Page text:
by Jeff Carver
Most of this is from the AWS (American Welding Society), the leading authority in the US on welding. One thing they have been trying to do is to educate people on consistent terminology, due to common use of brand and outdated names. The AWS is VERY tight about getting info out, unless one BUYS their overpriced books.
Welding: A joining process that produces a unification of materials by heating. Can be done with or without pressure or filler material.
As a generic term welding includes brazing and soldering.
As a specific term welding means that the base material melts along with the filler material.
Brazing: A process of joining materials with a filler material that melts above 450degC (840degF), but below the melting point of the base material.
Most common braze filler materials are is brass, bronze, & aluminum.
Soldering: Same as brazing, but with a filler material below 450degC (840degF), usually using lead or more recently tin based filler material.
Raising the temperature of metal causes it to oxidize very rapidly. Some form of shielding is necessary to keep the air (oxygen) from contaminating the weld. One technique is to use an inert gas in the weld area, usually argon, CO2, helium or a mixture, depending on particulars of the weld itself. Using flux is another technique that uses a solid, paste or powdered material that melts at a lower temperature and physically and chemically protects the weld. Flux usually hardens after cooling off and needs to be chipped, ground, chemically, etc removed. But usually cheaper that gas shielding.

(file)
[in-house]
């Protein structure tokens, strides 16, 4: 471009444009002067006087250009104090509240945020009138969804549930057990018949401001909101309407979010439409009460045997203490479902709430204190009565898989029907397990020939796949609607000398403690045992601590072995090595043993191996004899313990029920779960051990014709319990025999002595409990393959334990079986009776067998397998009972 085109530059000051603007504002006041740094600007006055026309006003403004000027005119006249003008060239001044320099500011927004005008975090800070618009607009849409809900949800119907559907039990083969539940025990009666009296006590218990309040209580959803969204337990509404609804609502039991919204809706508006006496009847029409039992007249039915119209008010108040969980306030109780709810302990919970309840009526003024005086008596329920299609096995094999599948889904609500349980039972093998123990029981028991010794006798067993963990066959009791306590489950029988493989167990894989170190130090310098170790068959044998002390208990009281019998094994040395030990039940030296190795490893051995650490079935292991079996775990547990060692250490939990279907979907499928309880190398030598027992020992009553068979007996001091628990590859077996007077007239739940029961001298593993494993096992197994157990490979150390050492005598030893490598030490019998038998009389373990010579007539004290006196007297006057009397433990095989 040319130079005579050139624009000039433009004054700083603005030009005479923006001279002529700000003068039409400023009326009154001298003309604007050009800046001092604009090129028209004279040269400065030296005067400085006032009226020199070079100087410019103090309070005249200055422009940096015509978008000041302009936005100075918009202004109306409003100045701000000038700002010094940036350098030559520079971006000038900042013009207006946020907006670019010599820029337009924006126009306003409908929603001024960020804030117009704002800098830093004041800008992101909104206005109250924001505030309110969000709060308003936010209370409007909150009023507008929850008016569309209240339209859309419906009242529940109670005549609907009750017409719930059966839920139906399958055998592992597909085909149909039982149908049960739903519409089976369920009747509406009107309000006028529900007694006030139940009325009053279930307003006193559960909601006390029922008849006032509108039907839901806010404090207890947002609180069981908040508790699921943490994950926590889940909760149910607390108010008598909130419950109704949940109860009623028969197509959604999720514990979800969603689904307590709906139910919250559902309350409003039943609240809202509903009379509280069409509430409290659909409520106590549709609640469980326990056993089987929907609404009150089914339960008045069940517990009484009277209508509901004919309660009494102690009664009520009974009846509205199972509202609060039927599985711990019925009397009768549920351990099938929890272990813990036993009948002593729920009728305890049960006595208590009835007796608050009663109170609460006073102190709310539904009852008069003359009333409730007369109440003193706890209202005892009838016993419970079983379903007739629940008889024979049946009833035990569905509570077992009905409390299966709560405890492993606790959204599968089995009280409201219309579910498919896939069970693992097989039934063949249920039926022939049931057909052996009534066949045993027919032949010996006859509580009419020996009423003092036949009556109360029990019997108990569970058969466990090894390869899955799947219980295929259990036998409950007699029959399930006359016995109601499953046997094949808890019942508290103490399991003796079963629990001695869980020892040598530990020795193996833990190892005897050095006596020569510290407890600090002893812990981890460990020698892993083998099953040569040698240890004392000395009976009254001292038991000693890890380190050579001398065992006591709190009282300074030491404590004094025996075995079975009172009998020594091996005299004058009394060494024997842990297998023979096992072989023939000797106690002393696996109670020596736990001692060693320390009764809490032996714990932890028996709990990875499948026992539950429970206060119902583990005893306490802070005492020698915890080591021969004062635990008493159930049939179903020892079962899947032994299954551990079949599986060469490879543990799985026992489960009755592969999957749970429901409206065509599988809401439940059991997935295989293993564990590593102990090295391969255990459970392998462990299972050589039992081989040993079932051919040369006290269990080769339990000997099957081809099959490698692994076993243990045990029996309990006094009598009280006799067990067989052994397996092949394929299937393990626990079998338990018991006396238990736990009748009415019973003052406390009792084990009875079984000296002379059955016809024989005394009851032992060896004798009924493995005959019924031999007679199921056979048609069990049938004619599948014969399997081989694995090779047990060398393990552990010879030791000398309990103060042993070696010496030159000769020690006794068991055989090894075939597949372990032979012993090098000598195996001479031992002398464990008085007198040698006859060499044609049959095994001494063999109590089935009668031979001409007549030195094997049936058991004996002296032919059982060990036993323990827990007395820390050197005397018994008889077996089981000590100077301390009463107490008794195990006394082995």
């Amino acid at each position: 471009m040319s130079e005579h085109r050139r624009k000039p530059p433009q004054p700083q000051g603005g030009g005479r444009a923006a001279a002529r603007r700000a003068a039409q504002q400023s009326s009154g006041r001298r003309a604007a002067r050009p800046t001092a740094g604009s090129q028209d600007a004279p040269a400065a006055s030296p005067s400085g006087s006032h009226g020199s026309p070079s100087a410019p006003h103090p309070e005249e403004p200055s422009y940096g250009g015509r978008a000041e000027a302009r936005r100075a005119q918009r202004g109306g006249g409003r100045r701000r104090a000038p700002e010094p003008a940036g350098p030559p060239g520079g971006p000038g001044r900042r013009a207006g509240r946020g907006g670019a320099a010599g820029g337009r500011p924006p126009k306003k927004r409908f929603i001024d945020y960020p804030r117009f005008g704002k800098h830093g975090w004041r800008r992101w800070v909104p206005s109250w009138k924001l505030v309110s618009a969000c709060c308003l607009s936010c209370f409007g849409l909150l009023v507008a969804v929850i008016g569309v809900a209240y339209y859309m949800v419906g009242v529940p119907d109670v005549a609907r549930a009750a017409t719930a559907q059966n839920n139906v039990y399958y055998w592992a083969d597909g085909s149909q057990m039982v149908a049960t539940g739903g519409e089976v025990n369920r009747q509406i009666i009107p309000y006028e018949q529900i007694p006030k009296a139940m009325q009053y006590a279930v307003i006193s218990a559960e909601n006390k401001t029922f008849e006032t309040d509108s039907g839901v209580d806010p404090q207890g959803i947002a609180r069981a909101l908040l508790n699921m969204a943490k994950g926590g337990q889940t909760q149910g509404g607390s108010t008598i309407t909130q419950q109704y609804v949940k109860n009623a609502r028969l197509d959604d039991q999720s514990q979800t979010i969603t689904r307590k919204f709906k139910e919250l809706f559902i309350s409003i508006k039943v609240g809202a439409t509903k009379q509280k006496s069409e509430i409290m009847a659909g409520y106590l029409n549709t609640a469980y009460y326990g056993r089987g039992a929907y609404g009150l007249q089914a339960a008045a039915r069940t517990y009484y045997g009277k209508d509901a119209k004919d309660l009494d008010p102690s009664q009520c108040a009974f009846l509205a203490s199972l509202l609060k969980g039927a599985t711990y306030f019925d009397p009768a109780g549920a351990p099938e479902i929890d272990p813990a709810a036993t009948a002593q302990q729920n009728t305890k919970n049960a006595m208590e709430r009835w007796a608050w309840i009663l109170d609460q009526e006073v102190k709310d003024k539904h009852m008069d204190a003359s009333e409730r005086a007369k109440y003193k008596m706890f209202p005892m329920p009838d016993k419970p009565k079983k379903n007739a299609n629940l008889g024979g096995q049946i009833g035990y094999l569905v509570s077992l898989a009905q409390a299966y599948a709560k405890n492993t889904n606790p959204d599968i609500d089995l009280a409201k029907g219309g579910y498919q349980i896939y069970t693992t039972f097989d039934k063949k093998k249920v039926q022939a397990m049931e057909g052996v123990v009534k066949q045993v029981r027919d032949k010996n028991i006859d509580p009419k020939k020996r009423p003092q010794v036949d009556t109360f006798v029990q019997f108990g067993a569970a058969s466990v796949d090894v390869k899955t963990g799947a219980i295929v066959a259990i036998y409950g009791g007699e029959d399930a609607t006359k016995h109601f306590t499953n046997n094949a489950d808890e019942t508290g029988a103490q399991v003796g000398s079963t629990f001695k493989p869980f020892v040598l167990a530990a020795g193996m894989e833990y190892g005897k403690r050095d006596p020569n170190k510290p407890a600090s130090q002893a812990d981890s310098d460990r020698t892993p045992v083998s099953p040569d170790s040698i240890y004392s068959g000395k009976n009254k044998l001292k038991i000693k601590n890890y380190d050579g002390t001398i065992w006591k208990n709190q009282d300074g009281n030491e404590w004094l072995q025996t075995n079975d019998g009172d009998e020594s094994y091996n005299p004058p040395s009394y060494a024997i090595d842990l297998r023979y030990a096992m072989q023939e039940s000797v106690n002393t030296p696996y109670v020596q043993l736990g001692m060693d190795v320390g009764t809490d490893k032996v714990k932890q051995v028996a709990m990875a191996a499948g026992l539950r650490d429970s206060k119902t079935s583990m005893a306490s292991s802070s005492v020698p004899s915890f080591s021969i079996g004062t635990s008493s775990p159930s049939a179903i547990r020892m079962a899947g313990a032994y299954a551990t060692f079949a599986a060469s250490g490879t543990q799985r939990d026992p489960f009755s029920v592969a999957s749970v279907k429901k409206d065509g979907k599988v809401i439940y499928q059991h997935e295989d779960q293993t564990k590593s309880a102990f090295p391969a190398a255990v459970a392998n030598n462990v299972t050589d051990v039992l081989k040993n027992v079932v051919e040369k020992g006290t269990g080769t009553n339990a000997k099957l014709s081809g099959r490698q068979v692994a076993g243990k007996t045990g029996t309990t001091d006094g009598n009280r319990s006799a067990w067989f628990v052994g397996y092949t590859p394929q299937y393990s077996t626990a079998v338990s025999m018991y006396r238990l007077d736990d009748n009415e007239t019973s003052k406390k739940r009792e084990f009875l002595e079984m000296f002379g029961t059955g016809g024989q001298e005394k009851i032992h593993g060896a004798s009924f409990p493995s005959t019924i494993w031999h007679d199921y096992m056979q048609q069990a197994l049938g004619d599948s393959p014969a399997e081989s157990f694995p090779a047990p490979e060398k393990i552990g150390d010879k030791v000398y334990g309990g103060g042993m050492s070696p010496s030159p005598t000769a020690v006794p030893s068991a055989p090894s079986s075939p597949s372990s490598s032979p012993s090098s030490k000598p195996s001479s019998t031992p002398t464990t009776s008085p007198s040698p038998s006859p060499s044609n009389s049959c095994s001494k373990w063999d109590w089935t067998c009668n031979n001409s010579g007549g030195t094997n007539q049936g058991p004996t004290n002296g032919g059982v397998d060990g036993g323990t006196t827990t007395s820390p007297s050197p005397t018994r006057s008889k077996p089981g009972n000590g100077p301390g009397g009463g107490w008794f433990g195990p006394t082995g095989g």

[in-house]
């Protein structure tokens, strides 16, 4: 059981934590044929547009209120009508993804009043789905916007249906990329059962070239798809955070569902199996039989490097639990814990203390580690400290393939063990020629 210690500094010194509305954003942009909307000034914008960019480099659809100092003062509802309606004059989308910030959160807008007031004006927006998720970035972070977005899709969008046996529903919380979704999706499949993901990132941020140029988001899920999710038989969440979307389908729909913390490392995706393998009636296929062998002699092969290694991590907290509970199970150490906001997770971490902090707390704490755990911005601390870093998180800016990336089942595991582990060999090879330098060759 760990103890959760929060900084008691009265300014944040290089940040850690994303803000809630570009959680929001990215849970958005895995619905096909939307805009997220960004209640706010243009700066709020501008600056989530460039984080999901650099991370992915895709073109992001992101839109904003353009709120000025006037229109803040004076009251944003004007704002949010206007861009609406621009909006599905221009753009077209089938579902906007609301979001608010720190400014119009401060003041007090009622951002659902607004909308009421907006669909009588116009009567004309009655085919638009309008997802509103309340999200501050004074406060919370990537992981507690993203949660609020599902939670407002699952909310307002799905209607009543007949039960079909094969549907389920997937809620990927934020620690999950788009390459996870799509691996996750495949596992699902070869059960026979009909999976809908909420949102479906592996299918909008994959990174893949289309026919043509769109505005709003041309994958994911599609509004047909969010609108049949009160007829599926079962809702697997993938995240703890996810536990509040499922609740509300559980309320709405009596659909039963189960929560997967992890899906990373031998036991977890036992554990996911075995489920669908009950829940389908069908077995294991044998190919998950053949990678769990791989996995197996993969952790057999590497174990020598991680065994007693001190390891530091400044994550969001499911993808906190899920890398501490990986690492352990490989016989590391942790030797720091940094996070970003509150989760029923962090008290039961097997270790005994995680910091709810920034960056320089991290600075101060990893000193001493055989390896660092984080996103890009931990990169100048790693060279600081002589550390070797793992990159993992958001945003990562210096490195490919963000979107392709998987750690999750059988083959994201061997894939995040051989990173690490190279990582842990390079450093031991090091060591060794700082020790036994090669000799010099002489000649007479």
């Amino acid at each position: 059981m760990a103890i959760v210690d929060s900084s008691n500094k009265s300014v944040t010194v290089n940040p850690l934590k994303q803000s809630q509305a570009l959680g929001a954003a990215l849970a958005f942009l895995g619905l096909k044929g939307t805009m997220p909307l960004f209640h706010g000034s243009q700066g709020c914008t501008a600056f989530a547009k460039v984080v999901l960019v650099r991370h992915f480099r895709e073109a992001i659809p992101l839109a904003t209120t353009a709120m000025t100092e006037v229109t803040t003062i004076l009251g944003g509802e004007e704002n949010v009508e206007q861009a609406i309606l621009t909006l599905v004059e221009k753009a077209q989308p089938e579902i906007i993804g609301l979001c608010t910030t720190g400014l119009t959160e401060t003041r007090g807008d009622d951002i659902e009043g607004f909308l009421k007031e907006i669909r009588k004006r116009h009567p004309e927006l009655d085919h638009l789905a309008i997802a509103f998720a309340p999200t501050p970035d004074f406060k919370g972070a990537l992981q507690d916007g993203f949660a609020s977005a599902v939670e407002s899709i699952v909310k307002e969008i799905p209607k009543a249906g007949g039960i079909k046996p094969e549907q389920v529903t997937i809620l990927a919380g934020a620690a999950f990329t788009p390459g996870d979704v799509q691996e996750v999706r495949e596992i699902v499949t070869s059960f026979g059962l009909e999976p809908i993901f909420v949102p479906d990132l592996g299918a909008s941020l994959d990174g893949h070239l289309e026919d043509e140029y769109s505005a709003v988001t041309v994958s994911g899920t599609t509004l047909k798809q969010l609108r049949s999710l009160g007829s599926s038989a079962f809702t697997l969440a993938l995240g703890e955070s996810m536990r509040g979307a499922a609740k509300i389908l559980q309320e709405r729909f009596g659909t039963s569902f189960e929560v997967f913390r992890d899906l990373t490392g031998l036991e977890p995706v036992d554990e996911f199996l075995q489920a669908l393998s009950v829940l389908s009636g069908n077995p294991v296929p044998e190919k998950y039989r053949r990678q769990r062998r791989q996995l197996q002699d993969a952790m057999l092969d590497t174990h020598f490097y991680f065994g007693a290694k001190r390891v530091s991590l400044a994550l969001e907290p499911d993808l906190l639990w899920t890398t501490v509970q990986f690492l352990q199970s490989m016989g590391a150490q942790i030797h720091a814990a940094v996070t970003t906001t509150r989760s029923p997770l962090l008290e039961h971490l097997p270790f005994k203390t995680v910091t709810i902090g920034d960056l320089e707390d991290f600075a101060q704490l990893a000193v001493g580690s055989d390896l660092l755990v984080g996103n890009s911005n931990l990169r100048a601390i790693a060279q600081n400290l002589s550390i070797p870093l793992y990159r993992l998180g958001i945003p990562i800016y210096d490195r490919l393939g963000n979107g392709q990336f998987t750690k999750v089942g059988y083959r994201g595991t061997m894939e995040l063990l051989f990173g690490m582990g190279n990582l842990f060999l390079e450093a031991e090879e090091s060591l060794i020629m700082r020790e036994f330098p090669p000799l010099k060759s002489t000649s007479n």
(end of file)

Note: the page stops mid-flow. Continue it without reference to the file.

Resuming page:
Since heat leads to oxidization (rust), if at all possible, gain access to the backside of welds and clean them up and protect for rusting by paint or other coating.
And now on to some welding processes:
GMAW = Gas Metal Arc Welding, aka MIG (old term) Solid metal weld material. Arc created between the filler metal and the work. Filler metal usually on a coil. Gas shielding for the welding. Usually a point and shoot type of welder. Well suited for thin sections, most popular for body work. Gas costs can be high. Easy to use.
FCAW = Flux Cored Arc Welding, a metal tube with flux in the center, the metal being the weld material, the electric arc being made between the metal tube and the work. Usually this wire is supplied as a coil. Very easy to weld, point and shoot. Difficult to control for thin metal.
Cleanup of flux is necessary after welding. Works well in difficult orientations and in difficult weather conditions (Flux protects weld, as gas would get blown away)
SMAW = Shielded Metal Arc Weld, aka stick welding. A solid metal rod with flux on the outside surface. Well suited to large welds, weld suited to field repairs. A VERY good welder can do thinner materials. Can actually be done using a car battery (not while running though). Weld rods are relatively short, not on a coil.
GTAW = Gas Tungsten Arc Welding, aka TIG (old term), or Heliarc (brand). Weld arc created between tungsten handpiece (torch) and work. Filler metal added in using other hand. Gas shielding from torch.
Can weld VERY thin material (Have seen soda pop cans welded with this process). Slow process, very precise as welder has complete control of welding. Slow learning curve. Filler material usually 36in long.
Flux core and MIG are separate and different processes. Apparently one can get a GMAW machine and use FCAW wire in it without the gas shielding. Sounds logical, but recognize the differences.
As for which rod to use with which base metal, for the particular
machine and at what settings, ask at your local supplier.